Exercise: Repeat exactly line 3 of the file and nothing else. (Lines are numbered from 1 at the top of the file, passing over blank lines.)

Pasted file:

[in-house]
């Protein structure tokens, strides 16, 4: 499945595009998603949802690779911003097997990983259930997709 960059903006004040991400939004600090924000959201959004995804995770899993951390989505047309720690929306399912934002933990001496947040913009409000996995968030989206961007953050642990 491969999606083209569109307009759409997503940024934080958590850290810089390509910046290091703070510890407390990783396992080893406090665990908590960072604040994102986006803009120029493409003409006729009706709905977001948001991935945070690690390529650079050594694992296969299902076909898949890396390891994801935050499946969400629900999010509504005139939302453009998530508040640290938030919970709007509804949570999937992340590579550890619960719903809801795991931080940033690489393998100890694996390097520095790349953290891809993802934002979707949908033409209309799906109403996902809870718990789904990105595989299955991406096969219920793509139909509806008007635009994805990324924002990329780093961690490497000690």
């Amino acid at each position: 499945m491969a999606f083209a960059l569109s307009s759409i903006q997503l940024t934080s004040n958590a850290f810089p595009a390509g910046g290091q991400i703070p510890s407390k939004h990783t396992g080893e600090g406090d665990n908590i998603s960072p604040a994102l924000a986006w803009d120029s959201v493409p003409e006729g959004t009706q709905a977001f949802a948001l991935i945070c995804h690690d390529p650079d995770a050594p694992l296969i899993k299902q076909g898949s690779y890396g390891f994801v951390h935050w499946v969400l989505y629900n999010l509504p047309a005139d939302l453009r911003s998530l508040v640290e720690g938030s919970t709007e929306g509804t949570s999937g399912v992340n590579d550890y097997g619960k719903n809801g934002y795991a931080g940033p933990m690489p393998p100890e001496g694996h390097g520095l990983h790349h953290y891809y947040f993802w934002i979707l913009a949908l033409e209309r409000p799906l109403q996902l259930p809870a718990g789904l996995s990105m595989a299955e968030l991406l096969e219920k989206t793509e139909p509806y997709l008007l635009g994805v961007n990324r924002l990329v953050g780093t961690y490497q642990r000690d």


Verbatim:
């Amino acid at each position: 499945m491969a999606f083209a960059l569109s307009s759409i903006q997503l940024t934080s004040n958590a850290f810089p595009a390509g910046g290091q991400i703070p510890s407390k939004h990783t396992g080893e600090g406090d665990n908590i998603s960072p604040a994102l924000a986006w803009d120029s959201v493409p003409e006729g959004t009706q709905a977001f949802a948001l991935i945070c995804h690690d390529p650079d995770a050594p694992l296969i899993k299902q076909g898949s690779y890396g390891f994801v951390h935050w499946v969400l989505y629900n999010l509504p047309a005139d939302l453009r911003s998530l508040v640290e720690g938030s919970t709007e929306g509804t949570s999937g399912v992340n590579d550890y097997g619960k719903n809801g934002y795991a931080g940033p933990m690489p393998p100890e001496g694996h390097g520095l990983h790349h953290y891809y947040f993802w934002i979707l913009a949908l033409e209309r409000p799906l109403q996902l259930p809870a718990g789904l996995s990105m595989a299955e968030l991406l096969e219920k989206t793509e139909p509806y997709l008007l635009g994805v961007n990324r924002l990329v953050g780093t961690y490497q642990r000690d």